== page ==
Richard Lee
English 21003
21 October 2015
Research Proposal
The United States Environmental Protection Agency website acknowledges global warming and that it causes climate change. Climate change is the scientific concept that refers to the alteration of weather conditions over a period of time. Despite such strong scientific consensus to back it up, the topic is one of the latest controversial scientific issues in politics. It had added more divisive tension within the American political-economic landscape. Some critics have eliminated the idea considering it irrelevant to science. Or perhaps some critics accept that the climate is changing, but do not believe that humans have caused it. Based on political and economic actions and support, fossil fuel and non-renewable based industry dependence serves as the root of the climate change skeptic movement.
Discussing the cause of climate change is a unique topic because it is highly politicized. The coal and crude oil businesses have been targeted for the blame. Yet, crude oil and coal have tremendous influence in the economy, and thus the policies that governments enact. The implication of socio-economic acceptance of man-made climate change would entail a significant overhaul of economic activities through energy and natural resource uses. As a result, everyday behavior of individuals such as driving and using plastic bags may also need to change. Before reaching these implications, society must understand the causes by evaluating the evidence on climate change.
To explain anthropogenic climate change, research information will be retrieved from the community of climate scientists, governmental panels on climate change, as well as national newspapers. Governmental agencies such as the Environmental Protection Agency will also provide useful information. In addition, policy think tanks will report credible research. First, reported studies must show that global warming is occurring and that climate change proceeds. Next, the paper shall have resources that indicate the cause of climate change. These resources should cover geological history paired with economic activity, in particular with the industrial age. Finally, research will be performed on the ties between climate change skeptics and fossil fuel industry. These ties tend to manifest in policy proposal or critical analysis and reports that misuse scientific data.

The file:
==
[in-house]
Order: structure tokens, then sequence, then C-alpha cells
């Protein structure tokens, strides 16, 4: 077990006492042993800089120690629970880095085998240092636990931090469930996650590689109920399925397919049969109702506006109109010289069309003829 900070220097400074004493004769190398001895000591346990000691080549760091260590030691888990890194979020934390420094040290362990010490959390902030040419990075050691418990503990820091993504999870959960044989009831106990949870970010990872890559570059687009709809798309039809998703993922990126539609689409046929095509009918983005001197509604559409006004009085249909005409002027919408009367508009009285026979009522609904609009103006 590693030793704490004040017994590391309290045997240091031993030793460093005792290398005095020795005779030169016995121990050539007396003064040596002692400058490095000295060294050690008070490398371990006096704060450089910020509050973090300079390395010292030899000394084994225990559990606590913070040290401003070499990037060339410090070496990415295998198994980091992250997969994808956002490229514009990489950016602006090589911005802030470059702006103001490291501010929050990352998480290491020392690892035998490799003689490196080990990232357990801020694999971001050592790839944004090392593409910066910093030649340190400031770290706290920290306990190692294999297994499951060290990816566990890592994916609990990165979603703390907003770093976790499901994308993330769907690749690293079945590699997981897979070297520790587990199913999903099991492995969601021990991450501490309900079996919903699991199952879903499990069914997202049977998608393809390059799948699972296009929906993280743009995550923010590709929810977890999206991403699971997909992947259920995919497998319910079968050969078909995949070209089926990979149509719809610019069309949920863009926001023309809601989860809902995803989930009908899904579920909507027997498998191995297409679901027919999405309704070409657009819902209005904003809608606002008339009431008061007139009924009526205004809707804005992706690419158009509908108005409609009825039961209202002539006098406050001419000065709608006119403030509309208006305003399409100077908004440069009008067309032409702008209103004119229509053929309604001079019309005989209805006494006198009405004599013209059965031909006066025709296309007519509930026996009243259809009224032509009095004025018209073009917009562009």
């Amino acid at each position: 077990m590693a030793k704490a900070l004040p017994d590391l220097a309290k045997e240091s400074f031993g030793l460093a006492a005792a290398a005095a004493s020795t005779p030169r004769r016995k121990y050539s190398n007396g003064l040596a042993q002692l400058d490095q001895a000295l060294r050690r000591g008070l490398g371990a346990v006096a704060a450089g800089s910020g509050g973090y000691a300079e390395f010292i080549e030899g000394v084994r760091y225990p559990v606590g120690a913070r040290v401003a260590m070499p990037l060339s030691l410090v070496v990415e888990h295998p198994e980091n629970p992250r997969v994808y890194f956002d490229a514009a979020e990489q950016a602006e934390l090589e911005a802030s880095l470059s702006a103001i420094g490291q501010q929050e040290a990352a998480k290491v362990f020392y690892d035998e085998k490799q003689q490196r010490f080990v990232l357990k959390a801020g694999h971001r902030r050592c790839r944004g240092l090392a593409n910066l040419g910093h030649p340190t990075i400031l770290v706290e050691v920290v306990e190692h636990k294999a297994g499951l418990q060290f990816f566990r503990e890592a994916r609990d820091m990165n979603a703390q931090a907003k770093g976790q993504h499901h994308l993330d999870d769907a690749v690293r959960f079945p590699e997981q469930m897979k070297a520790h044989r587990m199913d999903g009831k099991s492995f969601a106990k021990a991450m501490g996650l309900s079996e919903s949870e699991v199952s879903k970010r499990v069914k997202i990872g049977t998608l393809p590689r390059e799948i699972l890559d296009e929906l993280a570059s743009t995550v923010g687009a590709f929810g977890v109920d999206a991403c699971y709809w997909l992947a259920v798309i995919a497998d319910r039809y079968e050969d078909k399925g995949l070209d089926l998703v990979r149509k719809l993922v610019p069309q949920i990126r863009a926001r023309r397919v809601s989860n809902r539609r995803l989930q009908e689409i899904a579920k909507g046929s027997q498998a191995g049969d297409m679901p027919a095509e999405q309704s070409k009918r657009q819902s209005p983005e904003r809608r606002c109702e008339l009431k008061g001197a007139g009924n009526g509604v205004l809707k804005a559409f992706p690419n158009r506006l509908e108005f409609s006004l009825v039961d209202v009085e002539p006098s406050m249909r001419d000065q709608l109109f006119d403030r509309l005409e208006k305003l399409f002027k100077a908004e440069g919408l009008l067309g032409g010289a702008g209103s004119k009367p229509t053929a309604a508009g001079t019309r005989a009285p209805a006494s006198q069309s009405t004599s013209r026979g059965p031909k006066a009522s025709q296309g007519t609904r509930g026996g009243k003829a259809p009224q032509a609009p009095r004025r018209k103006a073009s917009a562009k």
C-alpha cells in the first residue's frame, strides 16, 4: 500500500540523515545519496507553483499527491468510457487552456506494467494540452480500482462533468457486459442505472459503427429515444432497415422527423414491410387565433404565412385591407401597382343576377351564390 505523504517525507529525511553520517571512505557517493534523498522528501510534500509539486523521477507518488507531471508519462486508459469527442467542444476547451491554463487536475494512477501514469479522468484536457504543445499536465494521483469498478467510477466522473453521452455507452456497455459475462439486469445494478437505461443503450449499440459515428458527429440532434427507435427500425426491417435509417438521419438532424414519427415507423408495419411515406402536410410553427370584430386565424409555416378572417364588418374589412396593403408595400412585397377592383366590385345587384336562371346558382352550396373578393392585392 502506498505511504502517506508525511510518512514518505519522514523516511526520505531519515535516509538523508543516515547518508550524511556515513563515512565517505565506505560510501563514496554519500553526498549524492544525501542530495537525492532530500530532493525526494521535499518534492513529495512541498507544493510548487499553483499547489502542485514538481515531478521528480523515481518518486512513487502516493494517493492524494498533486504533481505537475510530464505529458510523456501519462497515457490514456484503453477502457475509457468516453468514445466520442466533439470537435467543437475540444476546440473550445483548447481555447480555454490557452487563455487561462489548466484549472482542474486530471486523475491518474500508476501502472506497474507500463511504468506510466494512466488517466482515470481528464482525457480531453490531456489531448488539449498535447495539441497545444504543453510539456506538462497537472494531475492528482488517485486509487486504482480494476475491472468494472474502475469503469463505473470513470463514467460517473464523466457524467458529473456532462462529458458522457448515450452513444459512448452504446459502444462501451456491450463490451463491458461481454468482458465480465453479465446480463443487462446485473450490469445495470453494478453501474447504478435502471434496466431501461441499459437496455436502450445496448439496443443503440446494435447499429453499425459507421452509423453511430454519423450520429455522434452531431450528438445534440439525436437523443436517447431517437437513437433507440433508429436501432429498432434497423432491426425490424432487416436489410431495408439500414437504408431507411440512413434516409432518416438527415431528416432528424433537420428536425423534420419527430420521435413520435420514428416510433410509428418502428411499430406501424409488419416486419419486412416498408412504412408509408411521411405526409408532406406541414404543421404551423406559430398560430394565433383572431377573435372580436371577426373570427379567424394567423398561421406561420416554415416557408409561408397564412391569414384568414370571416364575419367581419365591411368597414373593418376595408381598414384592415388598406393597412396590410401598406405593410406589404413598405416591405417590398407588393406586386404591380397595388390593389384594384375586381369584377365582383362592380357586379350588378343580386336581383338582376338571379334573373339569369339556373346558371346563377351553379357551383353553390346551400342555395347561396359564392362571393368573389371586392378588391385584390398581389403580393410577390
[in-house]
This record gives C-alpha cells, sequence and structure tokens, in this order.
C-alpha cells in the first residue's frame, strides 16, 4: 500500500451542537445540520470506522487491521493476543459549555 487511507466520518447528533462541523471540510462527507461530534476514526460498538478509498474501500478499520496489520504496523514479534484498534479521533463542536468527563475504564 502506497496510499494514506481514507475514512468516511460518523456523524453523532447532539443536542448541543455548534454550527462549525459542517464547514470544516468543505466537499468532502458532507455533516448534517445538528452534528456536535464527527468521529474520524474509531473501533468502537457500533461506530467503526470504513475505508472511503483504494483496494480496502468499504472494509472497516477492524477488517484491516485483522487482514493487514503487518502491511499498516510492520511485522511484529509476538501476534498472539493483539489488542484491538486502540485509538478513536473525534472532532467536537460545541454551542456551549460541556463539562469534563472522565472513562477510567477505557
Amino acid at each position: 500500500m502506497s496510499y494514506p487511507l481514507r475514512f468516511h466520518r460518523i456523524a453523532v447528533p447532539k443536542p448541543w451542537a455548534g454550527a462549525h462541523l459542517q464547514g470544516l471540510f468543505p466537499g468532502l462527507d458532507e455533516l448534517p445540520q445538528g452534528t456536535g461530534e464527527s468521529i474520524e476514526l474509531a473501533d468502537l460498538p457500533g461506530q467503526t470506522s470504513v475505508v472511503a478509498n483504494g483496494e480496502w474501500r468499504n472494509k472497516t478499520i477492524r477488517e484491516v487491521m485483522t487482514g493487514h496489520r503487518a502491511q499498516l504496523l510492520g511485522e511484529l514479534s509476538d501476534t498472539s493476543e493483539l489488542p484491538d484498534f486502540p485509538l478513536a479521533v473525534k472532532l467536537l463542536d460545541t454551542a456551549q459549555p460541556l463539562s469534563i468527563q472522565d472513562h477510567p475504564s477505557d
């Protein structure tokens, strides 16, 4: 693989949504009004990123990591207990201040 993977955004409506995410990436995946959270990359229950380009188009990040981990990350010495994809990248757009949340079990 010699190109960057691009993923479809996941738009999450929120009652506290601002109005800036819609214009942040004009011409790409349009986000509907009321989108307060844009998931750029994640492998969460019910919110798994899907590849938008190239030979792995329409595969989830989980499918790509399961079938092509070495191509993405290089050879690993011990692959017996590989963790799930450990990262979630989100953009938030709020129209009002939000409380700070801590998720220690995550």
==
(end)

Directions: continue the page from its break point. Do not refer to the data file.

The structure of paper will reflect the method of research. The research paper will open with a definition of "global warming" and "climate change." It will then present the evidence for climate change. Next, the potential causes of climate change will be explored. Further research on past climate changes and their causes will also be observed. Both sides of the debate on how the current climate change differs and its causes will be given fair treatment. The first half of the paper will focus on the scientific basic climate change because it provides the reader with evidence on climate change by fossil fuels and nonrenewable resources.
Climate change skeptics act by criticizing, mobilizing and lobbying against climate change based measures. Therefore, the critical response to these polices will be further documented. The reader will see how most of these critics receive significant support from crude oil and/or coal companies. In sum, the research will consist of many indicators and historical data to prove the phenomenon and its human causes. Then, articles and reports from both sides of the argument will be analyzed to show that non-renewable industry supporters are the main stakeholders in the denial of climate change.

Works Cited
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Loris, Nicolas. "New EPA Inspector General Report: One More Reason to Reject Climate-Change Regulation" The Heritage Foundation Energy and Environment. November 16 2011 Web.
Muller, Richard A. "The Conversion of a Climate-Change Skeptic" The New York Times. New York 2012 Web
Myhre, G. et al. "2013: Anthropogenic and Natural Radiative Forcing. In: Climate Change 2013: The Physical Science Basis. Contribution of Working Group I to the Fifth Assessment Report of the Intergovernmental Panel on Climate Change" Cambridge University Press, Cambridge, United Kingdom and New York, NY, USA 2013 Web.
NOAA Paleoclimatology Program. "Abrupt Climate